Al-Terra’s culture of charitable giving connects on a personal level.
By Kelly Persaud
Each year the team at Al-Terra and EDA appoint one or two staff members to lead our employee charity drive. After working with Al-Terra for 2 years, I was chosen as a co-leader for the 2019 campaign, alongside Dominic Dion.
Typically, the charity co-leaders will send an email to the entire team, suggesting a list of organizations and providing a case for support. Based on this shortlist, each team member is given a vote. The charity that receives the most votes is selected as our Charity of Choice for the year.
I was personally surprised, and deeply touched when the senior leadership team opted to forego the voting process. They decided that the Rett Syndrome Society would be Al-Terra’s 2019 Charity of Choice. This was an extremely heartwarming gesture by Al-Terra, as I have an 11 year old daughter, Lennox, who lives with Rett Syndrome.
There is a very good chance that you have not heard of Rett Syndrome. It is a rare genetic neurological and developmental disorder that affects the way the brain develops, causing a progressive inability to use the muscles responsible for eye and body movements, as well as speech. For some reason, it occurs almost exclusively in girls.
Together with Dominic, I eagerly took on my duties as a charity co-leader and began planning events to help raise funds for a cause that is near and dear to our family.
One of the biggest and most successful events was dubbed Pi(e) Day. It was held on March 14th – a date that celebrates that famous mathematical constant, pi (pi =3.14… get it?).
Employees were encouraged to “pie” their colleagues. Money was raised by purchasing pies, by paying for immunity from being pied, by learning who donated to pie you, through collaborative pie-ing, and a whole bunch of on-the-fly “rules.” The Pi(e) Day event alone raised over $13,000!! Considering Al-Terra and EDA have just under 50 staff members between us, this was unbelievable to me, and still is!!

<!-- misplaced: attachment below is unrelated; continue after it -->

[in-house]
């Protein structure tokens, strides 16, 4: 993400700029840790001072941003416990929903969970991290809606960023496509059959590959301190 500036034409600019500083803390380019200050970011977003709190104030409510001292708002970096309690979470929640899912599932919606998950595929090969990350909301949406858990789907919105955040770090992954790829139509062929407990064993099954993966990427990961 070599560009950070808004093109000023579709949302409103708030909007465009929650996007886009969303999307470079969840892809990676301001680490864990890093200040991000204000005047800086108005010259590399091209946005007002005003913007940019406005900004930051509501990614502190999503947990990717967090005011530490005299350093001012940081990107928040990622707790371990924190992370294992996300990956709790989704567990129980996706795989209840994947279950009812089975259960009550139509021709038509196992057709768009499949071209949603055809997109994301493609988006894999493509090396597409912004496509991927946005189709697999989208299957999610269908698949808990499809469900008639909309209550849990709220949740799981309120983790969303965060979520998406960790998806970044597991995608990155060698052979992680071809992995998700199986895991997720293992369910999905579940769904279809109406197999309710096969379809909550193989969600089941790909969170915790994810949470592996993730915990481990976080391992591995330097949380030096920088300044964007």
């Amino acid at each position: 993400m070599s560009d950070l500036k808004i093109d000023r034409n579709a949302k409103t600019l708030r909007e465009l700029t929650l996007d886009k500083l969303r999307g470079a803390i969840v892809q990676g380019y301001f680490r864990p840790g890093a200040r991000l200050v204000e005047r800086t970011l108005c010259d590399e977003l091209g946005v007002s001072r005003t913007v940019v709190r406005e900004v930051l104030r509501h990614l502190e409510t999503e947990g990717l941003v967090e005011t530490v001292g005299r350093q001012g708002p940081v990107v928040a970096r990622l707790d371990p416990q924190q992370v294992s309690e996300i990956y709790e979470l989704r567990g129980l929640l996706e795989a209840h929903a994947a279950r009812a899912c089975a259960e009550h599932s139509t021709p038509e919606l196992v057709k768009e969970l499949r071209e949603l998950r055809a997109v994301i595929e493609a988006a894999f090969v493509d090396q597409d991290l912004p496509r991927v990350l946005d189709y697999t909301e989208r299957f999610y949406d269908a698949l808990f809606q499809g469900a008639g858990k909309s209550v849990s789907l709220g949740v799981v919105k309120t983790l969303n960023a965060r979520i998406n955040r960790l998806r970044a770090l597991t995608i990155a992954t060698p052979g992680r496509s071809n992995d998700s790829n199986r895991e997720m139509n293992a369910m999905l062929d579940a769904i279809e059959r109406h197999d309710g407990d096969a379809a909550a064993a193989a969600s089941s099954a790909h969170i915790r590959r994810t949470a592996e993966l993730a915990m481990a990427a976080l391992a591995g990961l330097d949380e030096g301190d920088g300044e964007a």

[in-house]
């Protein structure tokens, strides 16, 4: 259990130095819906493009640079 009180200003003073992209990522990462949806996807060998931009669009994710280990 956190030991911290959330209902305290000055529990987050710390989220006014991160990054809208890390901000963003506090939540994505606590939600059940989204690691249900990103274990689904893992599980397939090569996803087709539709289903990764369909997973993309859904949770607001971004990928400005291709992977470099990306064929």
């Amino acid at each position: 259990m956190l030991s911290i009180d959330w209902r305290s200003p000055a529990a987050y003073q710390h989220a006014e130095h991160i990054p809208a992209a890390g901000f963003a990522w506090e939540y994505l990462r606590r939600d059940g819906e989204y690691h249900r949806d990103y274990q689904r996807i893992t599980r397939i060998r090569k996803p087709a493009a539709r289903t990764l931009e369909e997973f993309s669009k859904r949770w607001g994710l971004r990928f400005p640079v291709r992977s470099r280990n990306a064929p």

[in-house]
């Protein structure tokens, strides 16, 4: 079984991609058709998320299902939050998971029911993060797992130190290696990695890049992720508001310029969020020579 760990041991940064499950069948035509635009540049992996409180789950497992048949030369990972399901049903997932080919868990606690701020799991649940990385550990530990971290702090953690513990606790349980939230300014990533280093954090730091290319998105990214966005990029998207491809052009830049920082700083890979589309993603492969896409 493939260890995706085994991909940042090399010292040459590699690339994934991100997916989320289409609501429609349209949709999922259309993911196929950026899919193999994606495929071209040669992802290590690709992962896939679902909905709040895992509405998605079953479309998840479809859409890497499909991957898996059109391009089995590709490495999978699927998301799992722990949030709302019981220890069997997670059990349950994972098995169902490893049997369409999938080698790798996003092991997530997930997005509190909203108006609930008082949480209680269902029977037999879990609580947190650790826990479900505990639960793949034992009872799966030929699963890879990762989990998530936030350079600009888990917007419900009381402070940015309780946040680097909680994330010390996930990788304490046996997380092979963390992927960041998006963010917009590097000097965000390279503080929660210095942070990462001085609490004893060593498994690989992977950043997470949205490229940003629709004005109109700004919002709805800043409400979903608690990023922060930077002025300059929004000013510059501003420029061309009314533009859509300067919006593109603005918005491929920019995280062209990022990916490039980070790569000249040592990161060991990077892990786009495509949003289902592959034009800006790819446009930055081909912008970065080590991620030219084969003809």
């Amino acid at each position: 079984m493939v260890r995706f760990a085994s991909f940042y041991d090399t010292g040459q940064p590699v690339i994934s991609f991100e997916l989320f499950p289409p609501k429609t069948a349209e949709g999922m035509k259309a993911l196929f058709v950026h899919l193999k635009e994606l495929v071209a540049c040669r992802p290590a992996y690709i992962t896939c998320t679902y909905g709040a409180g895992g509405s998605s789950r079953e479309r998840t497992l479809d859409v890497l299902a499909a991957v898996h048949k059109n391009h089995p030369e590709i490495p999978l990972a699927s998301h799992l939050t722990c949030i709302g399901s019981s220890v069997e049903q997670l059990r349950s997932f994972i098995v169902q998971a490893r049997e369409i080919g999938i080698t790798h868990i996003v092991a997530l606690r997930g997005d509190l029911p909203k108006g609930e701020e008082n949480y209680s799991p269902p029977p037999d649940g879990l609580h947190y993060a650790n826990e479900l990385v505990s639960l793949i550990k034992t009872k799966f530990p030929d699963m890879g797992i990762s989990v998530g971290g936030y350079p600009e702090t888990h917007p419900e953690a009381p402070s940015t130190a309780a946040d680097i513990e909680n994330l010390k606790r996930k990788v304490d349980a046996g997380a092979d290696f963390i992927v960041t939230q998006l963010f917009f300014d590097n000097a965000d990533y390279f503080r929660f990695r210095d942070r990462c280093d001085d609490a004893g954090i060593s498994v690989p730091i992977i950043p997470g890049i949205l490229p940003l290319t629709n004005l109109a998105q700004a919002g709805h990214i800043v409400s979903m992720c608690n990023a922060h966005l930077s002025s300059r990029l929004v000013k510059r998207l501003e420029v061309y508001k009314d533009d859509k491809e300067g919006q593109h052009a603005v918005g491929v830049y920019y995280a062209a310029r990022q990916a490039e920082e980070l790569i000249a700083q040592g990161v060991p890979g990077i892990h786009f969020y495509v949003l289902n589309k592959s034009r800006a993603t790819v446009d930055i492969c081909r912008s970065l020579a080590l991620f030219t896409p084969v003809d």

Additional events included an NHL loser pool, the Minute-to-Win-it Olympiads, and other small fundraisers around the office. Staff also participated in the RSSA Ride Or Stride fundraiser walk and the Rett Syndrome Charity Hockey Tournament.
In total, our team members raised just over $19,000 for the Rett Syndrome. Al-Terra generously matched this amount with a $19,000 corporate donation – resulting in an overall contribution of nearly $40,000.
Since the Rett Syndrome Society of Alberta is currently in the process of applying for official charitable status, the majority of funds raised were directed to the https://www.rett.ca/news/al-terra-engineering-charity-drive-raises-over-30000-for-the-hope-fund/, which is directing money towards research for a cure.
I have never been a part of such a supportive group of people or an organization where yearly charity drives are a part of the culture. It’s just what they do. Even when economic conditions are less than ideal, Al-Terra finds a way to make it happen. It’s unreal to be a part of.
From our family, and from all of the other families living with Rett Syndrome, I’d like to thank the teams at Al-Terra, EDA and ORSA for all of our efforts. With your help, it is my hope that one day our loved ones will be fully able to express themselves the way they want.
Kelly Persaud is a member of the Al-Terra Engineering team and works in our Municipal Engineering division. His daughter Lennox is an inspiration to us all.
To learn more, or to make a donation, visit the Ontario Rett Syndrome Association website